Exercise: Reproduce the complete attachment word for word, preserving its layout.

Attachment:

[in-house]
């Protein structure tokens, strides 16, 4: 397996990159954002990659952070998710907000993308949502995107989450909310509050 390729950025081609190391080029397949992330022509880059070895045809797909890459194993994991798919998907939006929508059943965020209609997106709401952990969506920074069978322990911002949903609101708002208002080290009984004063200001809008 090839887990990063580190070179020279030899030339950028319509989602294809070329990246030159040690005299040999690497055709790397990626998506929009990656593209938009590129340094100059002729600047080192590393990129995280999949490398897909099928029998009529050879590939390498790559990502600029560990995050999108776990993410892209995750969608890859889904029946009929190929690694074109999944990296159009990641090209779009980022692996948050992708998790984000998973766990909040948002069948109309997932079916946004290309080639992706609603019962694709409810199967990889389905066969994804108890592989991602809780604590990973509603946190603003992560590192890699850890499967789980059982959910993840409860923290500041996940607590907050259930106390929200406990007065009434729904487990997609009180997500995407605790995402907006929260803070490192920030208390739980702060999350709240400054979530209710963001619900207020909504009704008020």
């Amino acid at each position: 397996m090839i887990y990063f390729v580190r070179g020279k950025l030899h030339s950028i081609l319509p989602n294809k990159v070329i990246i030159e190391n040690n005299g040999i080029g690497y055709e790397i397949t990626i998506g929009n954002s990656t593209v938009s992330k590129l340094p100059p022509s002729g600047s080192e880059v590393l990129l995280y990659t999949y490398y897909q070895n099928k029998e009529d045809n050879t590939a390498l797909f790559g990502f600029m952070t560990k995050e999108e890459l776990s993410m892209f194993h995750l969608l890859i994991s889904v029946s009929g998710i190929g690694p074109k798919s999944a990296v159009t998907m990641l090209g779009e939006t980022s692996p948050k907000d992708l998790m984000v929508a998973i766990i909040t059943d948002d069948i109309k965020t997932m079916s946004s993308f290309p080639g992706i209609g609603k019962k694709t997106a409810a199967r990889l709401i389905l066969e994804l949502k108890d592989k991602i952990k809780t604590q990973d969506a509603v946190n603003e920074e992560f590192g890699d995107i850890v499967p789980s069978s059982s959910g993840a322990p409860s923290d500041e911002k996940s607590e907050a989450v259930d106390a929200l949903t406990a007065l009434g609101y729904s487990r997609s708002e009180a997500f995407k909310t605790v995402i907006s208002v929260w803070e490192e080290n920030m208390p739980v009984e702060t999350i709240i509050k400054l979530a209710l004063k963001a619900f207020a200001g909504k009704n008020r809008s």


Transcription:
[in-house]
């Protein structure tokens, strides 16, 4: 397996990159954002990659952070998710907000993308949502995107989450909310509050 390729950025081609190391080029397949992330022509880059070895045809797909890459194993994991798919998907939006929508059943965020209609997106709401952990969506920074069978322990911002949903609101708002208002080290009984004063200001809008 090839887990990063580190070179020279030899030339950028319509989602294809070329990246030159040690005299040999690497055709790397990626998506929009990656593209938009590129340094100059002729600047080192590393990129995280999949490398897909099928029998009529050879590939390498790559990502600029560990995050999108776990993410892209995750969608890859889904029946009929190929690694074109999944990296159009990641090209779009980022692996948050992708998790984000998973766990909040948002069948109309997932079916946004290309080639992706609603019962694709409810199967990889389905066969994804108890592989991602809780604590990973509603946190603003992560590192890699850890499967789980059982959910993840409860923290500041996940607590907050259930106390929200406990007065009434729904487990997609009180997500995407605790995402907006929260803070490192920030208390739980702060999350709240400054979530209710963001619900207020909504009704008020």
């Amino acid at each position: 397996m090839i887990y990063f390729v580190r070179g020279k950025l030899h030339s950028i081609l319509p989602n294809k990159v070329i990246i030159e190391n040690n005299g040999i080029g690497y055709e790397i397949t990626i998506g929009n954002s990656t593209v938009s992330k590129l340094p100059p022509s002729g600047s080192e880059v590393l990129l995280y990659t999949y490398y897909q070895n099928k029998e009529d045809n050879t590939a390498l797909f790559g990502f600029m952070t560990k995050e999108e890459l776990s993410m892209f194993h995750l969608l890859i994991s889904v029946s009929g998710i190929g690694p074109k798919s999944a990296v159009t998907m990641l090209g779009e939006t980022s692996p948050k907000d992708l998790m984000v929508a998973i766990i909040t059943d948002d069948i109309k965020t997932m079916s946004s993308f290309p080639g992706i209609g609603k019962k694709t997106a409810a199967r990889l709401i389905l066969e994804l949502k108890d592989k991602i952990k809780t604590q990973d969506a509603v946190n603003e920074e992560f590192g890699d995107i850890v499967p789980s069978s059982s959910g993840a322990p409860s923290d500041e911002k996940s607590e907050a989450v259930d106390a929200l949903t406990a007065l009434g609101y729904s487990r997609s708002e009180a997500f995407k909310t605790v995402i907006s208002v929260w803070e490192e080290n920030m208390p739980v009984e702060t999350i709240i509050k400054l979530a209710l004063k963001a619900f207020a200001g909504k009704n008020r809008s």